Take the case of courage. No quality has ever so much addled the brains and tangled the definitions of merely rational sages. Courage is almost a contradiction in terms. It means a strong desire to live taking the form of a readiness to die. “He that will lose his life, the same shall save it,” is not a piece of mysticism for saints and heroes. It is a piece of everyday advice for sailors or mountaineers. It might be printed in an Alpine guide or a drill book. This paradox is the whole principle of courage; even of quite earthly or quite brutal courage. A man cut off by the sea may save his life if he will risk it on the precipice. He can only get away from death by continually stepping within an inch of it. A soldier surrounded by enemies, if he is to cut his way out, needs to combine a strong desire for living with a strange carelessness about dying. He must not merely cling to life, for then he will be a coward, and will not escape. He must not merely wait for death, for then he will be a suicide, and will not escape. He must seek his life in a spirit of furious indifference to it; he must desire life like water and yet drink death like wine. – G.K. Chesterton, Orthodoxy
I am what nice people would call “risk adverse.” I much prefer the safety of the known, rather than the thrill of mystery. When contemplating an adventure, I also like to partake in a risk assessment. “Uncalculated spontaneity” is not a phrase that is normally part of my vocabulary.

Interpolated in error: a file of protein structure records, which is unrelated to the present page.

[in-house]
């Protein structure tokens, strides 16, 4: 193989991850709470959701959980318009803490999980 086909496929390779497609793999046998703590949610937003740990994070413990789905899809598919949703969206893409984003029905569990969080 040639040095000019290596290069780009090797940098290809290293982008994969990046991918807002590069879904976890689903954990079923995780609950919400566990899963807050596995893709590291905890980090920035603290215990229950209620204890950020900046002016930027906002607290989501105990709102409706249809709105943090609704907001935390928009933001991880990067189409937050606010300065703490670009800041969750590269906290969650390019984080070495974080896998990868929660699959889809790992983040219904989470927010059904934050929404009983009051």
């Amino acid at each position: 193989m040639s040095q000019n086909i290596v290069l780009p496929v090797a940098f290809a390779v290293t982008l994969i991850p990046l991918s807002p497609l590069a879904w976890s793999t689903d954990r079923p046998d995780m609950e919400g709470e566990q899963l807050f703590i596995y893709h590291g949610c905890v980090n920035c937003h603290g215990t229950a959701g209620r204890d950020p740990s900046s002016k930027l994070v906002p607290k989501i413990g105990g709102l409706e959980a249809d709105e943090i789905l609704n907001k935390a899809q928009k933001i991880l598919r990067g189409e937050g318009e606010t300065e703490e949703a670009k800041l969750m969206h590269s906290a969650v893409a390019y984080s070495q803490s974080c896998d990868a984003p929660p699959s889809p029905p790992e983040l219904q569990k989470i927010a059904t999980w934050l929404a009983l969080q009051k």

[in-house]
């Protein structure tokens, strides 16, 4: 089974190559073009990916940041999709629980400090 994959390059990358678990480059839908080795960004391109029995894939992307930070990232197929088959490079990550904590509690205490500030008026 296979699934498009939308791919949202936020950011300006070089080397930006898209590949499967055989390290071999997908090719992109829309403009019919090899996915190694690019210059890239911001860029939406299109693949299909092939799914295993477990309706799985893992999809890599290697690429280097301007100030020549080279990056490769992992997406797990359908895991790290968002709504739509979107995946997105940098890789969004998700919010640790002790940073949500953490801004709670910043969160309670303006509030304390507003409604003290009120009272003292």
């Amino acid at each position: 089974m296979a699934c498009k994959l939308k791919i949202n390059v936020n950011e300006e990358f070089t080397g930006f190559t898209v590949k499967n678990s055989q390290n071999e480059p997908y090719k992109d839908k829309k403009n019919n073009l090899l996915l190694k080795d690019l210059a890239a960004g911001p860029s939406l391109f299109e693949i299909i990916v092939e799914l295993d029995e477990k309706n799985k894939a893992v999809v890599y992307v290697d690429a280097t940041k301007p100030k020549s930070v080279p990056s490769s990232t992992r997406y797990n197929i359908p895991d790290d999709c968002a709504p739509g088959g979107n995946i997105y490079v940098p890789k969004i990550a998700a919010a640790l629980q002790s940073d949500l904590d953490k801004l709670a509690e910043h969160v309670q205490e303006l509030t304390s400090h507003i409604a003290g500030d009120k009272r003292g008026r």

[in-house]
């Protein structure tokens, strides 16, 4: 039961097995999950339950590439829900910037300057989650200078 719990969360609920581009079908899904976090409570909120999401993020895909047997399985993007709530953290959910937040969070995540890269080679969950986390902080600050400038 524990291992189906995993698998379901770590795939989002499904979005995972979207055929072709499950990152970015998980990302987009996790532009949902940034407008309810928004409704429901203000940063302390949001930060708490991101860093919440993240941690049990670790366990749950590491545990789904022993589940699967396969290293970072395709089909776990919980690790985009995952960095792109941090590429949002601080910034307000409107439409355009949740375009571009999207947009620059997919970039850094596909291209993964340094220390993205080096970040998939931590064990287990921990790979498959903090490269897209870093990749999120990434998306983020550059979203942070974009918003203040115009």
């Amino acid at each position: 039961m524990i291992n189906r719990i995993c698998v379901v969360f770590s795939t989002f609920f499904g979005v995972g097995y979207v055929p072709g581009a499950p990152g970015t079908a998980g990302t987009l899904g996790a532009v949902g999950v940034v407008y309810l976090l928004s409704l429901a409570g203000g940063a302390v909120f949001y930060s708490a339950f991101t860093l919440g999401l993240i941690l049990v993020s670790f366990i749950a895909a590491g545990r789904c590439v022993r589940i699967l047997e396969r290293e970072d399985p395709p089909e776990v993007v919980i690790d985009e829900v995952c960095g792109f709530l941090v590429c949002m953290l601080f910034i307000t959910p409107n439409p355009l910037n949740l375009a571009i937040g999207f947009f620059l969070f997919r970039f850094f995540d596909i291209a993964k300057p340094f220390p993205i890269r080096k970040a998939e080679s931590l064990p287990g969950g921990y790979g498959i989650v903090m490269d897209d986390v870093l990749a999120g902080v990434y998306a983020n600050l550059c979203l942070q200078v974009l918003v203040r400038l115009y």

While all of this makes me sound very drab, I like to think of it as being prudent. I’ve learned from experience that careful examination of a situation is often well-warranted, especially when facts remain unclear. However, while prudence has its place, it can also be a crutch. Instead of being beneficial to the person who practices it, it can be an impediment to obedience. As the above quotation from Chesterton illustrates, being courageous requires both an appreciation for life, and what he later calls a “disdain of death.” The courageous Christian will want to make this life count for all that it’s worth, for the sake of God’s Kingdom – and at the same time, will risk their very life in order to accomplish this purpose. It is not this life, or to death, that the courageous Christian clings, but to the Cross of Christ.
That is the paradox of courage – a willingness to give it all, while at the same time fighting for what one has been given. It requires both an appreciation for what this life affords, and an anticipation of the next. And it requires knowing that whatever sacrifice may be required of today, it is worth it for the sake of Christ.